Reparations for the Transatlantic Slave Trade and Historical Enslavement: Linking Past Atrocities with Contemporary Victim Populations

26 Pages Posted: 25 Jul 2017 Last revised: 2 Apr 2019

See all articles by Luke Moffett

Luke Moffett

Queen's University Belfast - School of Law

Katarina Schwarz

Rights Lab, University of Nottingham

Date Written: July 21, 2017

Abstract

The debate around reparations for the transatlantic slave trade has been discussed for centuries with no end in sight. This article does not intend to cover the historical or political aspects of this debate, but instead to shed more light on the legal options with regards to reparations. In particular this article examines the role of politically negotiated reparations in transitional societies and the limits of avenues of redress in international law. Key to such discussions is the identification of eligible victims and appropriate measures of redress from responsible actors. With the so-called ‘transatlantic slave trade’ the passage of time has strained legal principles of causation to identify those victimised by atrocities of the past. Instead this article looking at the CARICOM claim argues that reparations beyond the international law construct can be politically negotiated to at least acknowledge the past and offer some symbolic measures of redress to victimised populations of transatlantic enslavement.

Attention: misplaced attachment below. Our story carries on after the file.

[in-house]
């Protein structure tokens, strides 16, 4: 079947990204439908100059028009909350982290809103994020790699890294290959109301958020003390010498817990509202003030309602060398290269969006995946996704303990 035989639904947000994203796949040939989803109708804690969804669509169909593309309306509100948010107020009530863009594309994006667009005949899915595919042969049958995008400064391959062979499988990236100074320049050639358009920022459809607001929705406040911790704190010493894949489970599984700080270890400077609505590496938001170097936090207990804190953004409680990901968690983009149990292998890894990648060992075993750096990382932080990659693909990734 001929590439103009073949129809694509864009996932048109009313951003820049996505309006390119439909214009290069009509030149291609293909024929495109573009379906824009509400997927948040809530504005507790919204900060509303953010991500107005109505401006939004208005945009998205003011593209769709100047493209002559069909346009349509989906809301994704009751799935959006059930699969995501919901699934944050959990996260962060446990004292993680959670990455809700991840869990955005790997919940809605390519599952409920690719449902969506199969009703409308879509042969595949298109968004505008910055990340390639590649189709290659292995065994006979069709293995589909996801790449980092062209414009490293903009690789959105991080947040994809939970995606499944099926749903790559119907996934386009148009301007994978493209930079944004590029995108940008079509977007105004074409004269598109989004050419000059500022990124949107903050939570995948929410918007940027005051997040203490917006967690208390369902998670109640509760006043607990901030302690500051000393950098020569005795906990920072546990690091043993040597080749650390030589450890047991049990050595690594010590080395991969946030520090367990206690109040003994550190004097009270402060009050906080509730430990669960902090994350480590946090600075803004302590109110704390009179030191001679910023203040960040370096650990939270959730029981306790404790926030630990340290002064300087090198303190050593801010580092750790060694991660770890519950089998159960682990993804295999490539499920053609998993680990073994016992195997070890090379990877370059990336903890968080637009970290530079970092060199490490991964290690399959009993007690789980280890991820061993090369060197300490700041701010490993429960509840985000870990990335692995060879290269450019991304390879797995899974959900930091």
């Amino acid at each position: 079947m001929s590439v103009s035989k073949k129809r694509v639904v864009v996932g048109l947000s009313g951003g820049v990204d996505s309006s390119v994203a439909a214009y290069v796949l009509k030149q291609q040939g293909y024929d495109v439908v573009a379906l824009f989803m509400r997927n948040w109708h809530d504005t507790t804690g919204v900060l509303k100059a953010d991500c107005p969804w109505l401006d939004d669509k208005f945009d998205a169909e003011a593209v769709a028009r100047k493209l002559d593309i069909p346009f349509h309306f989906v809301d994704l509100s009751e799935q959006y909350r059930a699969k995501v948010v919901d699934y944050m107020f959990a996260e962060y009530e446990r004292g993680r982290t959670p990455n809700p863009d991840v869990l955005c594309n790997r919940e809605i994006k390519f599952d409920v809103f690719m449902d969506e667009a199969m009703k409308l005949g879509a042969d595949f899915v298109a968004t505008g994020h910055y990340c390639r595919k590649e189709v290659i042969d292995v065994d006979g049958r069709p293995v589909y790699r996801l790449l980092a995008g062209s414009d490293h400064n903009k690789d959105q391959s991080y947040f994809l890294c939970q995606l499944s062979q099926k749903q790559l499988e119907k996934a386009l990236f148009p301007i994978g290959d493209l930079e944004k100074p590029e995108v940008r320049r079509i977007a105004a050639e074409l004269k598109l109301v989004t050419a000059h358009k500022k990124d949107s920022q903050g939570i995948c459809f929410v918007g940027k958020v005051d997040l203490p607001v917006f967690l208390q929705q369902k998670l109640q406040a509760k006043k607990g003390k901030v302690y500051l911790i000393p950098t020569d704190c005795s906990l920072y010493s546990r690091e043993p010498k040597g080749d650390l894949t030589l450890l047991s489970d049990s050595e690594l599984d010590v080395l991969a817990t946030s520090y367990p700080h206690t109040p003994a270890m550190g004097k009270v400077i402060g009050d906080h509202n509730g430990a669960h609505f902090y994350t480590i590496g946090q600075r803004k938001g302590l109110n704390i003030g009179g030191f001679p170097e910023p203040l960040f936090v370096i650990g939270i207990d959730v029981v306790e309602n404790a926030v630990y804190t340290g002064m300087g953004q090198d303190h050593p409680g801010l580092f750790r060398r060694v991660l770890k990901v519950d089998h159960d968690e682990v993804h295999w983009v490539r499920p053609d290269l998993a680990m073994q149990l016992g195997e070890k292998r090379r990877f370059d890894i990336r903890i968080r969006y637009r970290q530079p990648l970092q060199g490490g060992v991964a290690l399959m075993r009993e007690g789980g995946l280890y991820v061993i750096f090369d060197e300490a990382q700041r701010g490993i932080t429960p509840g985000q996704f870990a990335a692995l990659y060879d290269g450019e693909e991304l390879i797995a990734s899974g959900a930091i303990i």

Keywords: reparations, transatlantic slave trade, historic injustices, slavery, colonialism

Suggested Citation

Moffett, Luke and Schwarz, Katarina, Reparations for the Transatlantic Slave Trade and Historical Enslavement: Linking Past Atrocities with Contemporary Victim Populations (July 21, 2017). Queen's University Belfast Law Research Paper No. 2019-08, Available at SSRN: https://ssrn.com/abstract=3006644 or http://dx.doi.org/10.2139/ssrn.3006644

Luke Moffett (Contact Author)

Queen's University Belfast - School of Law ( email )

School of Law
Main Site Town, University Square
Belfast, BT 7 1NN
United Kingdom

Katarina Schwarz

Rights Lab, University of Nottingham ( email )

United Kingdom

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